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The Budget Barges On

May 19, 1985

Neither the Senate nor the House has particularly distinguished itself during this year's budget-resolution debate. The Republican Senate gave President Reagan what he wanted--and it had agreed to--on one day. On subsequent days the Senate reneged and turned the package inside-out. The President embraced it anyway.

The Democratic-controlled House Budget Committee, to its credit, restored cuts in Social Security cost-of-living increases. But the committee tarnished its credibility by holding budget negotiations in secret. The House version would maintain, at less-than-current spending, a dozen domestic programs eliminated by the Senate, but goes along with the phase-out of revenue sharing. It would cut defense below the President's latest bottom line, freezing it without any adjustment for inflation.

The Administration has not won any stars in this debate, either. For months the President and the secretary of defense lamented that to cut another penny from the defense budget would seriously undermine the nation's security. Yet the President embraced subsequent reductions in defense spending, from 6% real growth to 3% real growth to zero real growth. Was the defense budget grossly inflated in the first place in the knowledge that it would be cut? One wonders.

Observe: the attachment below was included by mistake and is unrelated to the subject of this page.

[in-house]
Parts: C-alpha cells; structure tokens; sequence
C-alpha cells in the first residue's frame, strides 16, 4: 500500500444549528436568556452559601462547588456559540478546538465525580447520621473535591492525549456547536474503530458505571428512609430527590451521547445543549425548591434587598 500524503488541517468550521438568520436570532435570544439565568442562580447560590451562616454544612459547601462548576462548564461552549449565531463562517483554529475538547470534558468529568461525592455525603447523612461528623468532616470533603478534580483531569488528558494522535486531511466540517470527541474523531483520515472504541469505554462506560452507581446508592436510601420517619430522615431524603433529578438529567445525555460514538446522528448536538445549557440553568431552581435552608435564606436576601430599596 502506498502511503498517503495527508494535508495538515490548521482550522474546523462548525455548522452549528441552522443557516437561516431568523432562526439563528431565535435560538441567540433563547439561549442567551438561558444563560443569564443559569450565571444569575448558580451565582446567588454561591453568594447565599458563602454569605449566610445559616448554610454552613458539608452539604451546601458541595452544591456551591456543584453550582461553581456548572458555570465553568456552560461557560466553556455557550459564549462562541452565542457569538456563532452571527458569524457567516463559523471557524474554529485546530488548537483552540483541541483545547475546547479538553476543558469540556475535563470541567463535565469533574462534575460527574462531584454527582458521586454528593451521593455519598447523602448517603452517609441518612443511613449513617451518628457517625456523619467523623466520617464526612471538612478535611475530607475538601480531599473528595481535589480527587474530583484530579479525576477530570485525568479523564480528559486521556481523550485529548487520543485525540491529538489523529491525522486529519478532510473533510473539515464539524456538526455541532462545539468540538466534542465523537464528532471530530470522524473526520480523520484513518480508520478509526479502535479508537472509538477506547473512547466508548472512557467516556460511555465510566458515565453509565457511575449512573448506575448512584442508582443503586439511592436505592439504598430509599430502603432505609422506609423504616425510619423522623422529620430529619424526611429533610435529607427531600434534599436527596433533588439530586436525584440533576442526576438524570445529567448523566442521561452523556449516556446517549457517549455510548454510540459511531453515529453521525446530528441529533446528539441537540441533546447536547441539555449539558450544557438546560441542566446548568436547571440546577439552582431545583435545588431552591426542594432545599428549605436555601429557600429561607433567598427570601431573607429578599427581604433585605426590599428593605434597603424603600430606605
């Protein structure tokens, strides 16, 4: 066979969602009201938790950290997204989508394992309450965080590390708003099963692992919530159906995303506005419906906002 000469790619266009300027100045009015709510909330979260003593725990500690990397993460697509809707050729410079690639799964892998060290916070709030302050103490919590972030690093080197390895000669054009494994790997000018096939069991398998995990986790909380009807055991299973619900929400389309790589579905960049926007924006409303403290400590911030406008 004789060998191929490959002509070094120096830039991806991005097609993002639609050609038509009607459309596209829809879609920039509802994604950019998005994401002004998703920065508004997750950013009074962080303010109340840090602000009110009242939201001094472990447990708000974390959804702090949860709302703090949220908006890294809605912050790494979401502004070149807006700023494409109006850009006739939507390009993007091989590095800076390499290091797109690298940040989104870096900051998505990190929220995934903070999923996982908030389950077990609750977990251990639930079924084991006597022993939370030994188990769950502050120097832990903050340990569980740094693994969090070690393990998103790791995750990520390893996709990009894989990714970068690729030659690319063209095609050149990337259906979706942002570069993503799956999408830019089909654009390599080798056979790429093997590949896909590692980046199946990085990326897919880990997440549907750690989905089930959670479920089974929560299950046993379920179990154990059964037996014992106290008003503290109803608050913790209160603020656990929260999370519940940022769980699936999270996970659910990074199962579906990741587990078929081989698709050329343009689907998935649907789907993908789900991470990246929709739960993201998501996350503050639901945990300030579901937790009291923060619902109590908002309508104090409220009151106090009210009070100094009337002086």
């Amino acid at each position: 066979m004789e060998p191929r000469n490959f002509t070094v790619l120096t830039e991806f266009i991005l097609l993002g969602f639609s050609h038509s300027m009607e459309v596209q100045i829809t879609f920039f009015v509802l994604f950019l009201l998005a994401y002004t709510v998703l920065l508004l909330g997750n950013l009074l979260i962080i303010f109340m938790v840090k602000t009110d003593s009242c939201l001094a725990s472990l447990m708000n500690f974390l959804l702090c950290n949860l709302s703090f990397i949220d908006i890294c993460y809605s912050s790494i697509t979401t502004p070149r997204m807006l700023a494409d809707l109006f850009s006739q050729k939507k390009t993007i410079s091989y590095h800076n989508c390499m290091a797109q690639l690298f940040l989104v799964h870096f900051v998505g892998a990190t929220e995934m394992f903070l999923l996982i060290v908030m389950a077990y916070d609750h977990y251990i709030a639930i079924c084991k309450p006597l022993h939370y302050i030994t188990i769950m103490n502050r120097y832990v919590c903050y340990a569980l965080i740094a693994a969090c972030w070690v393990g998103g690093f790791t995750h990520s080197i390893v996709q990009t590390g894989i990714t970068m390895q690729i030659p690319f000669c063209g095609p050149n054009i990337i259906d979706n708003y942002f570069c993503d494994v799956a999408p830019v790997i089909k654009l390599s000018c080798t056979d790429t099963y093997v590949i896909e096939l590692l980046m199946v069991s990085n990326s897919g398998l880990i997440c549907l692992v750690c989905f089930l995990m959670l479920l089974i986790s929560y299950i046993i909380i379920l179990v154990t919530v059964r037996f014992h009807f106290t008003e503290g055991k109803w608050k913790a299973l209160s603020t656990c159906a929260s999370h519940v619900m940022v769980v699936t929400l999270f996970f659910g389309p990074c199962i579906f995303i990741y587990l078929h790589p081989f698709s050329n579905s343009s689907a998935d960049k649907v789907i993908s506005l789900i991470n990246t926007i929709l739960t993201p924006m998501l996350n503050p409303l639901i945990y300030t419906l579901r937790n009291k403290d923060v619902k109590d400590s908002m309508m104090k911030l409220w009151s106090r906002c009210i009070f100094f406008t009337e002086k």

Now it is said, with foreboding, that the budget faces a confrontation between Republicans and Democrats in a two-house conference committee. Of course it does. That is how the system was established in 1787, and that, essentially, is how it has always worked.

In fact, the budget debate is moving along just about as predicted. Each version of the budget makes substantial reductions in the deficit. Each reduces defense spending to more reasonable levels. Each requires a serious look at the value of a number of domestic spending programs. There are opposing views on Social Security, but that was expected. Regrettably, each budget avoids a tax increase, which, in combination with budget adjustments, is the best way to resolve the deficit dilemma. But at least the idea of a minimum corporate income tax has been injected into the debate.

Howard E. Shuman, a longtime student of Congress, has written that the budget is not so much a process as "a tale of conflict and struggle." Bit by bit the conflict and struggle are being resolved.

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